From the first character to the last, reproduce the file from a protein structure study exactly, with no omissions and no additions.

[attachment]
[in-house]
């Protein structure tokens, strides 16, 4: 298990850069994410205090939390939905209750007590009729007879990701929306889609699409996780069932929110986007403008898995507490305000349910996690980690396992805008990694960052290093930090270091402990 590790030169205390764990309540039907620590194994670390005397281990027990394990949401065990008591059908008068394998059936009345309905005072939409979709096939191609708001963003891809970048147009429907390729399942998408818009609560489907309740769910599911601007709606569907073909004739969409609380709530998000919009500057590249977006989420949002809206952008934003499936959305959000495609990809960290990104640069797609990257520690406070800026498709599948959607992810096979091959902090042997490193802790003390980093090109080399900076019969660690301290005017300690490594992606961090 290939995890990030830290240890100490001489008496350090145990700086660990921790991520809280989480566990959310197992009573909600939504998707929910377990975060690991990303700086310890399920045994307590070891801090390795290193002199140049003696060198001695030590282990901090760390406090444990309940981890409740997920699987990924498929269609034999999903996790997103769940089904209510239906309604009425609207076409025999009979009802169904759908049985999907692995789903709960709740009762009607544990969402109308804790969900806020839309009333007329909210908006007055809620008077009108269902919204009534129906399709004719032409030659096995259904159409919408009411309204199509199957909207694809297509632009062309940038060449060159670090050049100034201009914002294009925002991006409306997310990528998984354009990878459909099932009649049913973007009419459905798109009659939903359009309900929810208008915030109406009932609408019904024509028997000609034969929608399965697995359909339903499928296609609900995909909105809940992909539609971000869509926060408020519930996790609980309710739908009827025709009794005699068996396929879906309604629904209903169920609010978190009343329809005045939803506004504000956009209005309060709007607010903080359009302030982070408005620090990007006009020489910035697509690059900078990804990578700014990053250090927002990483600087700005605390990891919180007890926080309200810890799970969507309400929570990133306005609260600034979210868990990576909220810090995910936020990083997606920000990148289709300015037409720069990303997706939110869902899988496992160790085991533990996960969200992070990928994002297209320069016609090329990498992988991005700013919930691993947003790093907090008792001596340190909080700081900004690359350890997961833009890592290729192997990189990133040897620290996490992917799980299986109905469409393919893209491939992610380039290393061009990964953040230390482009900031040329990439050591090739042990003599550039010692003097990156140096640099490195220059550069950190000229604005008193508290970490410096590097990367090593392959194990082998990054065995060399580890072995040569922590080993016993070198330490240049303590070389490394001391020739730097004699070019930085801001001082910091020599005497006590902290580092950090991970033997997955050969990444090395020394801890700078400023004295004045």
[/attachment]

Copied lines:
[in-house]
């Protein structure tokens, strides 16, 4: 298990850069994410205090939390939905209750007590009729007879990701929306889609699409996780069932929110986007403008898995507490305000349910996690980690396992805008990694960052290093930090270091402990 590790030169205390764990309540039907620590194994670390005397281990027990394990949401065990008591059908008068394998059936009345309905005072939409979709096939191609708001963003891809970048147009429907390729399942998408818009609560489907309740769910599911601007709606569907073909004739969409609380709530998000919009500057590249977006989420949002809206952008934003499936959305959000495609990809960290990104640069797609990257520690406070800026498709599948959607992810096979091959902090042997490193802790003390980093090109080399900076019969660690301290005017300690490594992606961090 290939995890990030830290240890100490001489008496350090145990700086660990921790991520809280989480566990959310197992009573909600939504998707929910377990975060690991990303700086310890399920045994307590070891801090390795290193002199140049003696060198001695030590282990901090760390406090444990309940981890409740997920699987990924498929269609034999999903996790997103769940089904209510239906309604009425609207076409025999009979009802169904759908049985999907692995789903709960709740009762009607544990969402109308804790969900806020839309009333007329909210908006007055809620008077009108269902919204009534129906399709004719032409030659096995259904159409919408009411309204199509199957909207694809297509632009062309940038060449060159670090050049100034201009914002294009925002991006409306997310990528998984354009990878459909099932009649049913973007009419459905798109009659939903359009309900929810208008915030109406009932609408019904024509028997000609034969929608399965697995359909339903499928296609609900995909909105809940992909539609971000869509926060408020519930996790609980309710739908009827025709009794005699068996396929879906309604629904209903169920609010978190009343329809005045939803506004504000956009209005309060709007607010903080359009302030982070408005620090990007006009020489910035697509690059900078990804990578700014990053250090927002990483600087700005605390990891919180007890926080309200810890799970969507309400929570990133306005609260600034979210868990990576909220810090995910936020990083997606920000990148289709300015037409720069990303997706939110869902899988496992160790085991533990996960969200992070990928994002297209320069016609090329990498992988991005700013919930691993947003790093907090008792001596340190909080700081900004690359350890997961833009890592290729192997990189990133040897620290996490992917799980299986109905469409393919893209491939992610380039290393061009990964953040230390482009900031040329990439050591090739042990003599550039010692003097990156140096640099490195220059550069950190000229604005008193508290970490410096590097990367090593392959194990082998990054065995060399580890072995040569922590080993016993070198330490240049303590070389490394001391020739730097004699070019930085801001001082910091020599005497006590902290580092950090991970033997997955050969990444090395020394801890700078400023004295004045």